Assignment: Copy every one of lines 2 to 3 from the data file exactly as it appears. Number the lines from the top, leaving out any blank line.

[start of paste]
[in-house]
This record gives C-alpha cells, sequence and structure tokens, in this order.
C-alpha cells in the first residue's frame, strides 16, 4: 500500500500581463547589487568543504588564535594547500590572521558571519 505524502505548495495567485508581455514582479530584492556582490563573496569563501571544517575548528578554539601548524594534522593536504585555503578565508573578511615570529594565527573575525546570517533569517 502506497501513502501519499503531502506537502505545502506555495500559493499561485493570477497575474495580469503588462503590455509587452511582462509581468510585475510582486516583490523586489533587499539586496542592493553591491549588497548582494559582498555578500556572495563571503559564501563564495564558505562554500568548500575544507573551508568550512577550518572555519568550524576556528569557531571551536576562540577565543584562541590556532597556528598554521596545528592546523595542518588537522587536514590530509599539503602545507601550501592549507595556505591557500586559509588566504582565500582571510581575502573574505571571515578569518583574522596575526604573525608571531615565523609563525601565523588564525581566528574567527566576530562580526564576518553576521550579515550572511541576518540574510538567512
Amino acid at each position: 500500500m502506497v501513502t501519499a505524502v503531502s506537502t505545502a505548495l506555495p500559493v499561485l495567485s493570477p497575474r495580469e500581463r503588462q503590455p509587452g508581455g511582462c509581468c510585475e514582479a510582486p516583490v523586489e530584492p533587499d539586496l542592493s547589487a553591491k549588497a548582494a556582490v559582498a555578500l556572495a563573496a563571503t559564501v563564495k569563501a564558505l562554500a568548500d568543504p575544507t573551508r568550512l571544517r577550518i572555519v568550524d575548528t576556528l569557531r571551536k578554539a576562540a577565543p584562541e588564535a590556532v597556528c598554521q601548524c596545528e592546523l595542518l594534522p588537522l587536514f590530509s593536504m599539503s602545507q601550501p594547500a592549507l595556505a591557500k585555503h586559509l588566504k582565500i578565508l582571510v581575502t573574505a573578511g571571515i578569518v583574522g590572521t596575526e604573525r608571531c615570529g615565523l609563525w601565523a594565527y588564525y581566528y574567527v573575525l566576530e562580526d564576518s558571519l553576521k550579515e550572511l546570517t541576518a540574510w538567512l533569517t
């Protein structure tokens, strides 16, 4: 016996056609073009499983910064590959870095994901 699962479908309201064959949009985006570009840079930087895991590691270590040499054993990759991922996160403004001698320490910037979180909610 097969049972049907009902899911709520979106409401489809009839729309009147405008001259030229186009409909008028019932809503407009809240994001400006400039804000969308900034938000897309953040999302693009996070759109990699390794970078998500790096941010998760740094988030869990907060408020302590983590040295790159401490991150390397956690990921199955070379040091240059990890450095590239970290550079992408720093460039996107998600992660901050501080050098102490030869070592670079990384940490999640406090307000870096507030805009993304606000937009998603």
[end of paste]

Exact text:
This record gives C-alpha cells, sequence and structure tokens, in this order.
C-alpha cells in the first residue's frame, strides 16, 4: 500500500500581463547589487568543504588564535594547500590572521558571519 505524502505548495495567485508581455514582479530584492556582490563573496569563501571544517575548528578554539601548524594534522593536504585555503578565508573578511615570529594565527573575525546570517533569517 502506497501513502501519499503531502506537502505545502506555495500559493499561485493570477497575474495580469503588462503590455509587452511582462509581468510585475510582486516583490523586489533587499539586496542592493553591491549588497548582494559582498555578500556572495563571503559564501563564495564558505562554500568548500575544507573551508568550512577550518572555519568550524576556528569557531571551536576562540577565543584562541590556532597556528598554521596545528592546523595542518588537522587536514590530509599539503602545507601550501592549507595556505591557500586559509588566504582565500582571510581575502573574505571571515578569518583574522596575526604573525608571531615565523609563525601565523588564525581566528574567527566576530562580526564576518553576521550579515550572511541576518540574510538567512